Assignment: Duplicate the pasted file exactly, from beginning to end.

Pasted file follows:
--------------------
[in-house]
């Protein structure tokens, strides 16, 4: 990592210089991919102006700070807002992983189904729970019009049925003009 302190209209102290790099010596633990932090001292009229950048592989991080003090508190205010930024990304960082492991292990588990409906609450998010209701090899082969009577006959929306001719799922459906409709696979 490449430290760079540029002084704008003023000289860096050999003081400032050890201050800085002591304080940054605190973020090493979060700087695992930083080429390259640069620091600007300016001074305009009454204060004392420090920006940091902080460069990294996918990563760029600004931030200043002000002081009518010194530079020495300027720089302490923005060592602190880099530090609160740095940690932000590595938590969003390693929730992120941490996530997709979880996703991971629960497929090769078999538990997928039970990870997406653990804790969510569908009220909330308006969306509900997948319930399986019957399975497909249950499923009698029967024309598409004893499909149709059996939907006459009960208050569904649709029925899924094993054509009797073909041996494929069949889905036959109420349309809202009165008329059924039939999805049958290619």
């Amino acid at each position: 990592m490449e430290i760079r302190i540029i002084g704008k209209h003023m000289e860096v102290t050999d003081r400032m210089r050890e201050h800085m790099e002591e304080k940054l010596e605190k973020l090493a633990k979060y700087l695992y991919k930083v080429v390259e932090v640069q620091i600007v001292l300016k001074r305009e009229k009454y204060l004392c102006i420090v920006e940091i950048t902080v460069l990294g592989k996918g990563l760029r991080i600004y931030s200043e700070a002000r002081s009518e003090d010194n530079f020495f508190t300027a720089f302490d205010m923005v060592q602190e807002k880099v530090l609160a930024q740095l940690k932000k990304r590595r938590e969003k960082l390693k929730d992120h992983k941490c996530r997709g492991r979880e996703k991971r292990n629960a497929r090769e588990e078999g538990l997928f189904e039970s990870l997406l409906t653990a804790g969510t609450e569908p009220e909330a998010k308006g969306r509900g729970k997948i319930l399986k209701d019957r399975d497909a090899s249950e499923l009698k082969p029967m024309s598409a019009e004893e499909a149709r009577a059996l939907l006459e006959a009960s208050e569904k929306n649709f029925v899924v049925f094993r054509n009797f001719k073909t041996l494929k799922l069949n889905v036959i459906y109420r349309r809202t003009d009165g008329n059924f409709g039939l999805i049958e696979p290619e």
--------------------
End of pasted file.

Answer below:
[in-house]
């Protein structure tokens, strides 16, 4: 990592210089991919102006700070807002992983189904729970019009049925003009 302190209209102290790099010596633990932090001292009229950048592989991080003090508190205010930024990304960082492991292990588990409906609450998010209701090899082969009577006959929306001719799922459906409709696979 490449430290760079540029002084704008003023000289860096050999003081400032050890201050800085002591304080940054605190973020090493979060700087695992930083080429390259640069620091600007300016001074305009009454204060004392420090920006940091902080460069990294996918990563760029600004931030200043002000002081009518010194530079020495300027720089302490923005060592602190880099530090609160740095940690932000590595938590969003390693929730992120941490996530997709979880996703991971629960497929090769078999538990997928039970990870997406653990804790969510569908009220909330308006969306509900997948319930399986019957399975497909249950499923009698029967024309598409004893499909149709059996939907006459009960208050569904649709029925899924094993054509009797073909041996494929069949889905036959109420349309809202009165008329059924039939999805049958290619």
């Amino acid at each position: 990592m490449e430290i760079r302190i540029i002084g704008k209209h003023m000289e860096v102290t050999d003081r400032m210089r050890e201050h800085m790099e002591e304080k940054l010596e605190k973020l090493a633990k979060y700087l695992y991919k930083v080429v390259e932090v640069q620091i600007v001292l300016k001074r305009e009229k009454y204060l004392c102006i420090v920006e940091i950048t902080v460069l990294g592989k996918g990563l760029r991080i600004y931030s200043e700070a002000r002081s009518e003090d010194n530079f020495f508190t300027a720089f302490d205010m923005v060592q602190e807002k880099v530090l609160a930024q740095l940690k932000k990304r590595r938590e969003k960082l390693k929730d992120h992983k941490c996530r997709g492991r979880e996703k991971r292990n629960a497929r090769e588990e078999g538990l997928f189904e039970s990870l997406l409906t653990a804790g969510t609450e569908p009220e909330a998010k308006g969306r509900g729970k997948i319930l399986k209701d019957r399975d497909a090899s249950e499923l009698k082969p029967m024309s598409a019009e004893e499909a149709r009577a059996l939907l006459e006959a009960s208050e569904k929306n649709f029925v899924v049925f094993r054509n009797f001719k073909t041996l494929k799922l069949n889905v036959i459906y109420r349309r809202t003009d009165g008329n059924f409709g039939l999805i049958e696979p290619e």